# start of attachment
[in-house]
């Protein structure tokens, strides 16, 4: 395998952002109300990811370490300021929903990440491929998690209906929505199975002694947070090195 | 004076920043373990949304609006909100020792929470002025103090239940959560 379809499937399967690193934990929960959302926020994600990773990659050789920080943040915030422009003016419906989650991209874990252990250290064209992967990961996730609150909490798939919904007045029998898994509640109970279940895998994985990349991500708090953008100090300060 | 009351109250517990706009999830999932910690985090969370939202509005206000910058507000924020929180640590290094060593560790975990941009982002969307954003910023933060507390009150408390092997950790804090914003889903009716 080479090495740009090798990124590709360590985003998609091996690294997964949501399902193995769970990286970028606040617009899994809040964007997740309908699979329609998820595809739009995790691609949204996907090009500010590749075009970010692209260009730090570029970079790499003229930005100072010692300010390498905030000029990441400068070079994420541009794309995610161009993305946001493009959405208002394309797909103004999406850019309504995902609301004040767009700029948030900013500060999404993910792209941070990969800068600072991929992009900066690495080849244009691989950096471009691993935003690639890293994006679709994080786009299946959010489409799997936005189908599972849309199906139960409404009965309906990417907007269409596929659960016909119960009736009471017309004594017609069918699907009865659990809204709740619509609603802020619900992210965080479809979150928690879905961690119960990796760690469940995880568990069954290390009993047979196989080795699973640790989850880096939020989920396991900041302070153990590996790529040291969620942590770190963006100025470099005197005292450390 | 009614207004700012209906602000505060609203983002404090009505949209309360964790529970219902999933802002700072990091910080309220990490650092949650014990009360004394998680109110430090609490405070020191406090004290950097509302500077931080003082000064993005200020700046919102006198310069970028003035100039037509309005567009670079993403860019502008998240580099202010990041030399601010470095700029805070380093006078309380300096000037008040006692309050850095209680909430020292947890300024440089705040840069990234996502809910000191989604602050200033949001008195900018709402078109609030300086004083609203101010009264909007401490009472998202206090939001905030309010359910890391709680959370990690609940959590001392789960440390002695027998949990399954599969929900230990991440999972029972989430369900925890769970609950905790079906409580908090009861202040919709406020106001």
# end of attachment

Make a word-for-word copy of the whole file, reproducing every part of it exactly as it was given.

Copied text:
[in-house]
């Protein structure tokens, strides 16, 4: 395998952002109300990811370490300021929903990440491929998690209906929505199975002694947070090195 | 004076920043373990949304609006909100020792929470002025103090239940959560 379809499937399967690193934990929960959302926020994600990773990659050789920080943040915030422009003016419906989650991209874990252990250290064209992967990961996730609150909490798939919904007045029998898994509640109970279940895998994985990349991500708090953008100090300060 | 009351109250517990706009999830999932910690985090969370939202509005206000910058507000924020929180640590290094060593560790975990941009982002969307954003910023933060507390009150408390092997950790804090914003889903009716 080479090495740009090798990124590709360590985003998609091996690294997964949501399902193995769970990286970028606040617009899994809040964007997740309908699979329609998820595809739009995790691609949204996907090009500010590749075009970010692209260009730090570029970079790499003229930005100072010692300010390498905030000029990441400068070079994420541009794309995610161009993305946001493009959405208002394309797909103004999406850019309504995902609301004040767009700029948030900013500060999404993910792209941070990969800068600072991929992009900066690495080849244009691989950096471009691993935003690639890293994006679709994080786009299946959010489409799997936005189908599972849309199906139960409404009965309906990417907007269409596929659960016909119960009736009471017309004594017609069918699907009865659990809204709740619509609603802020619900992210965080479809979150928690879905961690119960990796760690469940995880568990069954290390009993047979196989080795699973640790989850880096939020989920396991900041302070153990590996790529040291969620942590770190963006100025470099005197005292450390 | 009614207004700012209906602000505060609203983002404090009505949209309360964790529970219902999933802002700072990091910080309220990490650092949650014990009360004394998680109110430090609490405070020191406090004290950097509302500077931080003082000064993005200020700046919102006198310069970028003035100039037509309005567009670079993403860019502008998240580099202010990041030399601010470095700029805070380093006078309380300096000037008040006692309050850095209680909430020292947890300024440089705040840069990234996502809910000191989604602050200033949001008195900018709402078109609030300086004083609203101010009264909007401490009472998202206090939001905030309010359910890391709680959370990690609940959590001392789960440390002695027998949990399954599969929900230990991440999972029972989430369900925890769970609950905790079906409580908090009861202040919709406020106001």